This microscopic fungus is a big deal in the world of winemaking.
Up next in our Ask The Expert series is a hot topic among wine lovers currently. And while it may seem like TMI for the average wine consumer, yeast plays a huge role in how wine tastes!
To help us break down the difference between going native and using lab cultured single strain yeasts we’ve enlisted Erica Stancliff, Winemaker at Trombetta Family Wines and Furthermore Wines. Here is her answer to the question: What Is The Role Of Native Yeast Versus Cultured Yeast In Winemaking?
Yeast is one of the primary factors affecting how a wine will taste. Its primary job is to convert the sugar in the grape juice into wine, but the type of yeast used will impact the flavor and aromatic components of the wine. In short, using native yeast (I also refer to it as ‘indigenous’) can bring out a broader palette of flavors and aromas than you’ll get with cultured yeast. But even though cultured yeast may not produce wines as bombastic as the same wine made with indigenous yeast, it will speed up the fermentation while it’s converting that sugar to alcohol while giving you confidence-inspiring consistency every time you use it.
Throughout the winemaking process, native yeast is everywhere. It lives in the vineyard, in the cellar, on the winery’s walls, ceiling, and in every single nook and cranny around any processing facility or piece of winemaking equipment. It’s like air – you don’t notice it or think about it until you need to do something about it. And did I mention that these indigenous yeasts are always mutating? Relying on native yeasts gives you the opportunity to really capture the essence of the vineyard in the bottle. On the other hand, you might also wind up with a stuck fermentation or some really unusual-tasting wine. These mutations can be a real wild card in the winemaking process, and it’s the winemaker’s decision to decide if this is a risk is worth taking.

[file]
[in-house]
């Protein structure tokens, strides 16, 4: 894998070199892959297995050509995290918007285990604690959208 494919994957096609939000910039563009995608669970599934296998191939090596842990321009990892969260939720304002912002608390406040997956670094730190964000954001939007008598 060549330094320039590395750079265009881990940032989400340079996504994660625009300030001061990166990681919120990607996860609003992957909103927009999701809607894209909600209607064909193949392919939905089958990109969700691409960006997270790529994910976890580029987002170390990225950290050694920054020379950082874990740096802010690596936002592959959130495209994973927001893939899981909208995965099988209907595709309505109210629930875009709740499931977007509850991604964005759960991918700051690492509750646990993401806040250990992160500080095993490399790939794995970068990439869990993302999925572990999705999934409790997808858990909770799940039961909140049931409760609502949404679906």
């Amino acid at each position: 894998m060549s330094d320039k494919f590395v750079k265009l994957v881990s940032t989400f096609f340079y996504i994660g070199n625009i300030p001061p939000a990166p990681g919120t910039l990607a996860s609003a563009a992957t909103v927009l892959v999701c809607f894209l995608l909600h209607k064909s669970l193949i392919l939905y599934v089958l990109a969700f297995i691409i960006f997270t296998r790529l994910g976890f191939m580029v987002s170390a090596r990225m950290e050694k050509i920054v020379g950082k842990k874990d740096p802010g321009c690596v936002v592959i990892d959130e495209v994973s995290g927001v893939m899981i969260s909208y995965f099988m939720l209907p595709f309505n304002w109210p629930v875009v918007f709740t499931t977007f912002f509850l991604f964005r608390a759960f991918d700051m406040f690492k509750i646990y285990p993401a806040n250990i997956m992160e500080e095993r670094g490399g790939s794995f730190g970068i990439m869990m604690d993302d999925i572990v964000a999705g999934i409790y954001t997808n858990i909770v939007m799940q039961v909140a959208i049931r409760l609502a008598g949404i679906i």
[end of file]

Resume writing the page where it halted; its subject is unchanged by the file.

Winemakers are all about control (well, most of the time) and cultured yeast is one of the production tools that gives us control. Native yeast won’t necessarily be strong enough to finish fermentation (thus the concern with stuck ferments). And if you’re sharing a winemaking facility with other winemakers, others working in the same building will inadvertently introduce a whole lot of other yeast strains into the facility and they’ll interact with the native yeasts already there. All of these yeasts will mutate to some level and there’s no way to be sure how that will affect your wines.
This mutation is not necessarily a good or bad thing; it just means that the original yeast that was once inoculated has beefed up and become stronger. There are many different types/strains of yeast, and the main ones typically found in the vineyard can only survive to feed the fermentation until the wine hits about 10-12% alcohol. That’s okay if you’re producing a lighter, more delicate wine in a very cool climate zone, but if you want to make a slightly bigger, more opulent wine, then that leaves you with no option but to go with one of the commercial strains which can get you to 15-18% alcohol with no problem, so they’re ideal for the typical 13.5-15% alcohol levels we’re used to in California. You can of course start your fermentation off using indigenous yeast and then follow up with cultured yeast. This gives you the best of both worlds: the opportunity to produce the most transparent wine possible, enhanced with the security that it’ll go all the way through fermentation with no hassles.
A few wineries and custom crush facilities have actually had samples taken of the resident yeast cultures and found that they had mutated strains that became their own proprietary blend. One of the most famous of these is the Williams Selyem strain. It is an amazing fermentation yeast, and one that is believed to be a mutation between native vineyard yeast and numerous other strains living in the building that over years created a powerhouse yeast. It works extremely well at fermenting Pinot Noir, but is also useful for finishing any “problem” fermentations.
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